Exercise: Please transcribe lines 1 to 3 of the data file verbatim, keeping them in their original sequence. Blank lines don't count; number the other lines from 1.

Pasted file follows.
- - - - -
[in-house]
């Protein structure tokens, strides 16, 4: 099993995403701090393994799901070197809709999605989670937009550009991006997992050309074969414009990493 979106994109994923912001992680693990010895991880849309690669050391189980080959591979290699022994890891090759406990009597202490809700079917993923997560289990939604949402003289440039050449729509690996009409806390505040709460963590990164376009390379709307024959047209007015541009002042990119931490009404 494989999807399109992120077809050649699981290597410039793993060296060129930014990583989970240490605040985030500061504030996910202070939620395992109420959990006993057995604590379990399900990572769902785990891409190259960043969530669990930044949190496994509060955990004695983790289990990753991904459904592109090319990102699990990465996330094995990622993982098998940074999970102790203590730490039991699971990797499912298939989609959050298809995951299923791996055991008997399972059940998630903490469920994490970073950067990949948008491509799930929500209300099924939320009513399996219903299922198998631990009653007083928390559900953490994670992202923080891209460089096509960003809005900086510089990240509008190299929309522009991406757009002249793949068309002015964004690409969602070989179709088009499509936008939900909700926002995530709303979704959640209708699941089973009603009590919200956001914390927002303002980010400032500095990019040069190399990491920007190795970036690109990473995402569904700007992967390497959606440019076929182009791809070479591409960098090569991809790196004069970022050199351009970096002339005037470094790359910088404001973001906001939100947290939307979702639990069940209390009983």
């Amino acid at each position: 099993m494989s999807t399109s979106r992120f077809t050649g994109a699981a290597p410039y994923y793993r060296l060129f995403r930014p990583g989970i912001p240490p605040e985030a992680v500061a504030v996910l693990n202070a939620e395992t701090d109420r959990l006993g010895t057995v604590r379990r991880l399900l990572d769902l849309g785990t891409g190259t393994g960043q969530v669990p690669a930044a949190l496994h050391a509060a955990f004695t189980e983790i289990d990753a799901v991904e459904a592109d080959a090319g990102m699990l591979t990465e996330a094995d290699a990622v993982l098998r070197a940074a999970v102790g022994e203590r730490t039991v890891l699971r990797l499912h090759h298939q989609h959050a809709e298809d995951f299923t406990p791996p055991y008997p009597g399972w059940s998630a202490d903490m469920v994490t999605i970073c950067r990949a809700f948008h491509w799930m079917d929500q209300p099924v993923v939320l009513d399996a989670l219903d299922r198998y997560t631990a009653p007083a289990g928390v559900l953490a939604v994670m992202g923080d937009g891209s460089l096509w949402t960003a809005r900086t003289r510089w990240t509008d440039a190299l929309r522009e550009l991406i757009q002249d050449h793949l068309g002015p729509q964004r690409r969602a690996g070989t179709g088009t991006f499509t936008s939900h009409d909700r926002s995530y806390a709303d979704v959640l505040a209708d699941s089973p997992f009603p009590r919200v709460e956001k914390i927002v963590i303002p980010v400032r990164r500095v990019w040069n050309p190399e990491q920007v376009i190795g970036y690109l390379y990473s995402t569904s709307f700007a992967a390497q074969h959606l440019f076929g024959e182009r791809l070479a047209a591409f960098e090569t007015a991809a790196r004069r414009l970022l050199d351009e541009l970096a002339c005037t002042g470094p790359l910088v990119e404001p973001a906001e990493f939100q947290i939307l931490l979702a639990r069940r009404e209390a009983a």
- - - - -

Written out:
[in-house]
């Protein structure tokens, strides 16, 4: 099993995403701090393994799901070197809709999605989670937009550009991006997992050309074969414009990493 979106994109994923912001992680693990010895991880849309690669050391189980080959591979290699022994890891090759406990009597202490809700079917993923997560289990939604949402003289440039050449729509690996009409806390505040709460963590990164376009390379709307024959047209007015541009002042990119931490009404 494989999807399109992120077809050649699981290597410039793993060296060129930014990583989970240490605040985030500061504030996910202070939620395992109420959990006993057995604590379990399900990572769902785990891409190259960043969530669990930044949190496994509060955990004695983790289990990753991904459904592109090319990102699990990465996330094995990622993982098998940074999970102790203590730490039991699971990797499912298939989609959050298809995951299923791996055991008997399972059940998630903490469920994490970073950067990949948008491509799930929500209300099924939320009513399996219903299922198998631990009653007083928390559900953490994670992202923080891209460089096509960003809005900086510089990240509008190299929309522009991406757009002249793949068309002015964004690409969602070989179709088009499509936008939900909700926002995530709303979704959640209708699941089973009603009590919200956001914390927002303002980010400032500095990019040069190399990491920007190795970036690109990473995402569904700007992967390497959606440019076929182009791809070479591409960098090569991809790196004069970022050199351009970096002339005037470094790359910088404001973001906001939100947290939307979702639990069940209390009983």
């Amino acid at each position: 099993m494989s999807t399109s979106r992120f077809t050649g994109a699981a290597p410039y994923y793993r060296l060129f995403r930014p990583g989970i912001p240490p605040e985030a992680v500061a504030v996910l693990n202070a939620e395992t701090d109420r959990l006993g010895t057995v604590r379990r991880l399900l990572d769902l849309g785990t891409g190259t393994g960043q969530v669990p690669a930044a949190l496994h050391a509060a955990f004695t189980e983790i289990d990753a799901v991904e459904a592109d080959a090319g990102m699990l591979t990465e996330a094995d290699a990622v993982l098998r070197a940074a999970v102790g022994e203590r730490t039991v890891l699971r990797l499912h090759h298939q989609h959050a809709e298809d995951f299923t406990p791996p055991y008997p009597g399972w059940s998630a202490d903490m469920v994490t999605i970073c950067r990949a809700f948008h491509w799930m079917d929500q209300p099924v993923v939320l009513d399996a989670l219903d299922r198998y997560t631990a009653p007083a289990g928390v559900l953490a939604v994670m992202g923080d937009g891209s460089l096509w949402t960003a809005r900086t003289r510089w990240t509008d440039a190299l929309r522009e550009l991406i757009q002249d050449h793949l068309g002015p729509q964004r690409r969602a690996g070989t179709g088009t991006f499509t936008s939900h009409d909700r926002s995530y806390a709303d979704v959640l505040a209708d699941s089973p997992f009603p009590r919200v709460e956001k914390i927002v963590i303002p980010v400032r990164r500095v990019w040069n050309p190399e990491q920007v376009i190795g970036y690109l390379y990473s995402t569904s709307f700007a992967a390497q074969h959606l440019f076929g024959e182009r791809l070479a047209a591409f960098e090569t007015a991809a790196r004069r414009l970022l050199d351009e541009l970096a002339c005037t002042g470094p790359l910088v990119e404001p973001a906001e990493f939100q947290i939307l931490l979702a639990r069940r009404e209390a009983a």